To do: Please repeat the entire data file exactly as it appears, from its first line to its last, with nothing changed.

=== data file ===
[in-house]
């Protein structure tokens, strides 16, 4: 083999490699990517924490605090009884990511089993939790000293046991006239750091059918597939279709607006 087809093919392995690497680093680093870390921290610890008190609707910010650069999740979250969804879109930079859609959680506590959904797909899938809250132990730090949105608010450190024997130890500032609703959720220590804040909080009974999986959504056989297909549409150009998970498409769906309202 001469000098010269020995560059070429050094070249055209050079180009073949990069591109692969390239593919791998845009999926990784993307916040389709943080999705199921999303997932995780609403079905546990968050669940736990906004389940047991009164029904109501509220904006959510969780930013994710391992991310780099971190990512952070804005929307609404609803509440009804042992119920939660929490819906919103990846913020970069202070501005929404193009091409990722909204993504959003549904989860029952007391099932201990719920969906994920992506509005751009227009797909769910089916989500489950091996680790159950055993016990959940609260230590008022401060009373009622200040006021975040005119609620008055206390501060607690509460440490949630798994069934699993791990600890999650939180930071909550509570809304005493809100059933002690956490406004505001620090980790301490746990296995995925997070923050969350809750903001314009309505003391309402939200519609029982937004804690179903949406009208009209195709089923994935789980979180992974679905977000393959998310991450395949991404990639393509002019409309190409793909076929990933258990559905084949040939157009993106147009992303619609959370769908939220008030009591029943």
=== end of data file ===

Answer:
[in-house]
């Protein structure tokens, strides 16, 4: 083999490699990517924490605090009884990511089993939790000293046991006239750091059918597939279709607006 087809093919392995690497680093680093870390921290610890008190609707910010650069999740979250969804879109930079859609959680506590959904797909899938809250132990730090949105608010450190024997130890500032609703959720220590804040909080009974999986959504056989297909549409150009998970498409769906309202 001469000098010269020995560059070429050094070249055209050079180009073949990069591109692969390239593919791998845009999926990784993307916040389709943080999705199921999303997932995780609403079905546990968050669940736990906004389940047991009164029904109501509220904006959510969780930013994710391992991310780099971190990512952070804005929307609404609803509440009804042992119920939660929490819906919103990846913020970069202070501005929404193009091409990722909204993504959003549904989860029952007391099932201990719920969906994920992506509005751009227009797909769910089916989500489950091996680790159950055993016990959940609260230590008022401060009373009622200040006021975040005119609620008055206390501060607690509460440490949630798994069934699993791990600890999650939180930071909550509570809304005493809100059933002690956490406004505001620090980790301490746990296995995925997070923050969350809750903001314009309505003391309402939200519609029982937004804690179903949406009208009209195709089923994935789980979180992974679905977000393959998310991450395949991404990639393509002019409309190409793909076929990933258990559905084949040939157009993106147009992303619609959370769908939220008030009591029943």